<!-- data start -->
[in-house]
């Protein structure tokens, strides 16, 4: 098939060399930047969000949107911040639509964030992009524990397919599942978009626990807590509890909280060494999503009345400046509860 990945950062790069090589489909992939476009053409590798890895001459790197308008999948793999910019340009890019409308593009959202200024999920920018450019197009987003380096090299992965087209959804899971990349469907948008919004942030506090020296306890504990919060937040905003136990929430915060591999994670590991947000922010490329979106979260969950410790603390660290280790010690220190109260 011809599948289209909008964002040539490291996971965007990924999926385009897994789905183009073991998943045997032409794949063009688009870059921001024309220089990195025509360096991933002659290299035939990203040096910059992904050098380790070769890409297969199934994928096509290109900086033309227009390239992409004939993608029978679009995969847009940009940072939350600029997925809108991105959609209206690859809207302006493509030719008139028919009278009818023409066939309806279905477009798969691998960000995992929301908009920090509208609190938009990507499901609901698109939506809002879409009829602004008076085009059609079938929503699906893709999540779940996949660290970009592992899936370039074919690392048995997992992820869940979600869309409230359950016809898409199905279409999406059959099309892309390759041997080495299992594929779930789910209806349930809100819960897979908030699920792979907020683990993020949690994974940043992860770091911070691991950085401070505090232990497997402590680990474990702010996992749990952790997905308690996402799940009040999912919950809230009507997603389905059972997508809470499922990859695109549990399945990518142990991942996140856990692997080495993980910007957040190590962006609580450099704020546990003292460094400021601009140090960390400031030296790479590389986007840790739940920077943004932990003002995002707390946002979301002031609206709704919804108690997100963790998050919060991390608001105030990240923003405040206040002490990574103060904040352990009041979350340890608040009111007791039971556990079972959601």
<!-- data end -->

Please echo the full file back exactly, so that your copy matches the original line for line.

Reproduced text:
[in-house]
């Protein structure tokens, strides 16, 4: 098939060399930047969000949107911040639509964030992009524990397919599942978009626990807590509890909280060494999503009345400046509860 990945950062790069090589489909992939476009053409590798890895001459790197308008999948793999910019340009890019409308593009959202200024999920920018450019197009987003380096090299992965087209959804899971990349469907948008919004942030506090020296306890504990919060937040905003136990929430915060591999994670590991947000922010490329979106979260969950410790603390660290280790010690220190109260 011809599948289209909008964002040539490291996971965007990924999926385009897994789905183009073991998943045997032409794949063009688009870059921001024309220089990195025509360096991933002659290299035939990203040096910059992904050098380790070769890409297969199934994928096509290109900086033309227009390239992409004939993608029978679009995969847009940009940072939350600029997925809108991105959609209206690859809207302006493509030719008139028919009278009818023409066939309806279905477009798969691998960000995992929301908009920090509208609190938009990507499901609901698109939506809002879409009829602004008076085009059609079938929503699906893709999540779940996949660290970009592992899936370039074919690392048995997992992820869940979600869309409230359950016809898409199905279409999406059959099309892309390759041997080495299992594929779930789910209806349930809100819960897979908030699920792979907020683990993020949690994974940043992860770091911070691991950085401070505090232990497997402590680990474990702010996992749990952790997905308690996402799940009040999912919950809230009507997603389905059972997508809470499922990859695109549990399945990518142990991942996140856990692997080495993980910007957040190590962006609580450099704020546990003292460094400021601009140090960390400031030296790479590389986007840790739940920077943004932990003002995002707390946002979301002031609206709704919804108690997100963790998050919060991390608001105030990240923003405040206040002490990574103060904040352990009041979350340890608040009111007791039971556990079972959601």